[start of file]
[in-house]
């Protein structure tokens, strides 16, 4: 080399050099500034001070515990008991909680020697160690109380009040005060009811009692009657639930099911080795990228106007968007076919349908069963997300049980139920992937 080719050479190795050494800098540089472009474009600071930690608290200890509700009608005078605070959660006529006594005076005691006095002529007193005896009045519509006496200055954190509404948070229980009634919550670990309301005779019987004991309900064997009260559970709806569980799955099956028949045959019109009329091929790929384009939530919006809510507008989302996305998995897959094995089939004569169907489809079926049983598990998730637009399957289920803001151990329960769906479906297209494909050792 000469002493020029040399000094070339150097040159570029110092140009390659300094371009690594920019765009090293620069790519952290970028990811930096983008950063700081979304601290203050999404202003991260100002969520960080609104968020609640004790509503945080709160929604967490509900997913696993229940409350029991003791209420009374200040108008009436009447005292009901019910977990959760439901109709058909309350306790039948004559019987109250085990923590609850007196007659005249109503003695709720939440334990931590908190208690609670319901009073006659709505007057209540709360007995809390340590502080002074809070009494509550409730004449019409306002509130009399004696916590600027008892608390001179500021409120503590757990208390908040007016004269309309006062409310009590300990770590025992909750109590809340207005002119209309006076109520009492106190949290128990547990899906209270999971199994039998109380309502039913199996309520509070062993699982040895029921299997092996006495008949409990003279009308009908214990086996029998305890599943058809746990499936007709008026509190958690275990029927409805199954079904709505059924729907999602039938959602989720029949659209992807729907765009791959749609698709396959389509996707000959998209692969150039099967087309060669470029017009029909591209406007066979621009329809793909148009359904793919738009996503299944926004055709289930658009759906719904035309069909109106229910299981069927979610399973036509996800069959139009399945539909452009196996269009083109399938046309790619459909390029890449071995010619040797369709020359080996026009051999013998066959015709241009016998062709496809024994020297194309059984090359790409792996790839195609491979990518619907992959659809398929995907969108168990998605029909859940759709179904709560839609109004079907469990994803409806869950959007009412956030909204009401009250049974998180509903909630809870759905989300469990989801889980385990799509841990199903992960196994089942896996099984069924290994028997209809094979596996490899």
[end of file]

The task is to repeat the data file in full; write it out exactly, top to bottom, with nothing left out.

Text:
[in-house]
């Protein structure tokens, strides 16, 4: 080399050099500034001070515990008991909680020697160690109380009040005060009811009692009657639930099911080795990228106007968007076919349908069963997300049980139920992937 080719050479190795050494800098540089472009474009600071930690608290200890509700009608005078605070959660006529006594005076005691006095002529007193005896009045519509006496200055954190509404948070229980009634919550670990309301005779019987004991309900064997009260559970709806569980799955099956028949045959019109009329091929790929384009939530919006809510507008989302996305998995897959094995089939004569169907489809079926049983598990998730637009399957289920803001151990329960769906479906297209494909050792 000469002493020029040399000094070339150097040159570029110092140009390659300094371009690594920019765009090293620069790519952290970028990811930096983008950063700081979304601290203050999404202003991260100002969520960080609104968020609640004790509503945080709160929604967490509900997913696993229940409350029991003791209420009374200040108008009436009447005292009901019910977990959760439901109709058909309350306790039948004559019987109250085990923590609850007196007659005249109503003695709720939440334990931590908190208690609670319901009073006659709505007057209540709360007995809390340590502080002074809070009494509550409730004449019409306002509130009399004696916590600027008892608390001179500021409120503590757990208390908040007016004269309309006062409310009590300990770590025992909750109590809340207005002119209309006076109520009492106190949290128990547990899906209270999971199994039998109380309502039913199996309520509070062993699982040895029921299997092996006495008949409990003279009308009908214990086996029998305890599943058809746990499936007709008026509190958690275990029927409805199954079904709505059924729907999602039938959602989720029949659209992807729907765009791959749609698709396959389509996707000959998209692969150039099967087309060669470029017009029909591209406007066979621009329809793909148009359904793919738009996503299944926004055709289930658009759906719904035309069909109106229910299981069927979610399973036509996800069959139009399945539909452009196996269009083109399938046309790619459909390029890449071995010619040797369709020359080996026009051999013998066959015709241009016998062709496809024994020297194309059984090359790409792996790839195609491979990518619907992959659809398929995907969108168990998605029909859940759709179904709560839609109004079907469990994803409806869950959007009412956030909204009401009250049974998180509903909630809870759905989300469990989801889980385990799509841990199903992960196994089942896996099984069924290994028997209809094979596996490899």